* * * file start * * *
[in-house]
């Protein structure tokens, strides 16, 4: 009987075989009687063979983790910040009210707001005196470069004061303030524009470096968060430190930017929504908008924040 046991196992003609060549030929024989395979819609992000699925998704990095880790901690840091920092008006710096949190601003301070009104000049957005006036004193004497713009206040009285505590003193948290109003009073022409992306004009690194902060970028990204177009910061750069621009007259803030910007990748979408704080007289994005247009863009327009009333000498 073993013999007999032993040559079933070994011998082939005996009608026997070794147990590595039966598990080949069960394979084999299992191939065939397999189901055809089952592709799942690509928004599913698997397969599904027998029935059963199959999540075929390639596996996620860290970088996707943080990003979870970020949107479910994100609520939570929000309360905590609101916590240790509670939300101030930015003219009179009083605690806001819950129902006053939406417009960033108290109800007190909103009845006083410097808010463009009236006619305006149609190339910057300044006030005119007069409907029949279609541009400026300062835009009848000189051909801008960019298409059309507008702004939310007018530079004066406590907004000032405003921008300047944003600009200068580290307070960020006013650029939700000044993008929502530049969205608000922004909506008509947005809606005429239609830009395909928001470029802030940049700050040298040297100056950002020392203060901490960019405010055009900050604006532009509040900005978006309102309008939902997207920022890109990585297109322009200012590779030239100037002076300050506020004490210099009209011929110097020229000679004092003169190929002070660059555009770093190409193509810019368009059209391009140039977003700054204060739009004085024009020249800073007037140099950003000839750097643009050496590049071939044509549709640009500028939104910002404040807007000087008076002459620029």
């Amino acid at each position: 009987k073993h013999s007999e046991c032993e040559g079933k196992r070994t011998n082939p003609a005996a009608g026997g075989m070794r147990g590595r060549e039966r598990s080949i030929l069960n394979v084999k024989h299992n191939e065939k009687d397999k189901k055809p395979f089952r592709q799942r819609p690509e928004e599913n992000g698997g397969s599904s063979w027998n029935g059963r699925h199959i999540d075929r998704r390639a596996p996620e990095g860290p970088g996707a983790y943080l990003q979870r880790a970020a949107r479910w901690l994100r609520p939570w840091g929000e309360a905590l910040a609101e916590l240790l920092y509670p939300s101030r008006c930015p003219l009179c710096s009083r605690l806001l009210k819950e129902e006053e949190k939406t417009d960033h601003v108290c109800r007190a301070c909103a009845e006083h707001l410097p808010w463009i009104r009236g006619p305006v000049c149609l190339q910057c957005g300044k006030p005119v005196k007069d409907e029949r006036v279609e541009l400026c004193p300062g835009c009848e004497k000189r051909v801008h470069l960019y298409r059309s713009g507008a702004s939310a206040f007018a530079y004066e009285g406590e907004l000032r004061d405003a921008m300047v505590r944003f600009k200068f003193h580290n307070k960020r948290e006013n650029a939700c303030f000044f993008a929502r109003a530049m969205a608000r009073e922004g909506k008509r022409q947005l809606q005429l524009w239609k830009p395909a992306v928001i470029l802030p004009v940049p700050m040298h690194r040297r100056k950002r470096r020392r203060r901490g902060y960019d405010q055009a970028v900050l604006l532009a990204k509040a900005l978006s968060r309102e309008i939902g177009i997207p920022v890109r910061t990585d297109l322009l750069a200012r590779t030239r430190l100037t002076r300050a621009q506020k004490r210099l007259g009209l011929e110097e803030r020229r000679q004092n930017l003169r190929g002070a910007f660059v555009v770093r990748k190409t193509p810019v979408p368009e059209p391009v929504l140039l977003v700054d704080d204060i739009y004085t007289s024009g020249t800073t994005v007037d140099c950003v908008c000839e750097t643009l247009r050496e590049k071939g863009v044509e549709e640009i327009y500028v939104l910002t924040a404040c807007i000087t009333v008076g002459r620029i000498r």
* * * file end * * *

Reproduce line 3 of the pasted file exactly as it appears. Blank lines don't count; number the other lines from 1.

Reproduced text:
């Amino acid at each position: 009987k073993h013999s007999e046991c032993e040559g079933k196992r070994t011998n082939p003609a005996a009608g026997g075989m070794r147990g590595r060549e039966r598990s080949i030929l069960n394979v084999k024989h299992n191939e065939k009687d397999k189901k055809p395979f089952r592709q799942r819609p690509e928004e599913n992000g698997g397969s599904s063979w027998n029935g059963r699925h199959i999540d075929r998704r390639a596996p996620e990095g860290p970088g996707a983790y943080l990003q979870r880790a970020a949107r479910w901690l994100r609520p939570w840091g929000e309360a905590l910040a609101e916590l240790l920092y509670p939300s101030r008006c930015p003219l009179c710096s009083r605690l806001l009210k819950e129902e006053e949190k939406t417009d960033h601003v108290c109800r007190a301070c909103a009845e006083h707001l410097p808010w463009i009104r009236g006619p305006v000049c149609l190339q910057c957005g300044k006030p005119v005196k007069d409907e029949r006036v279609e541009l400026c004193p300062g835009c009848e004497k000189r051909v801008h470069l960019y298409r059309s713009g507008a702004s939310a206040f007018a530079y004066e009285g406590e907004l000032r004061d405003a921008m300047v505590r944003f600009k200068f003193h580290n307070k960020r948290e006013n650029a939700c303030f000044f993008a929502r109003a530049m969205a608000r009073e922004g909506k008509r022409q947005l809606q005429l524009w239609k830009p395909a992306v928001i470029l802030p004009v940049p700050m040298h690194r040297r100056k950002r470096r020392r203060r901490g902060y960019d405010q055009a970028v900050l604006l532009a990204k509040a900005l978006s968060r309102e309008i939902g177009i997207p920022v890109r910061t990585d297109l322009l750069a200012r590779t030239r430190l100037t002076r300050a621009q506020k004490r210099l007259g009209l011929e110097e803030r020229r000679q004092n930017l003169r190929g002070a910007f660059v555009v770093r990748k190409t193509p810019v979408p368009e059209p391009v929504l140039l977003v700054d704080d204060i739009y004085t007289s024009g020249t800073t994005v007037d140099c950003v908008c000839e750097t643009l247009r050496e590049k071939g863009v044509e549709e640009i327009y500028v939104l910002t924040a404040c807007i000087t009333v008076g002459r620029i000498r």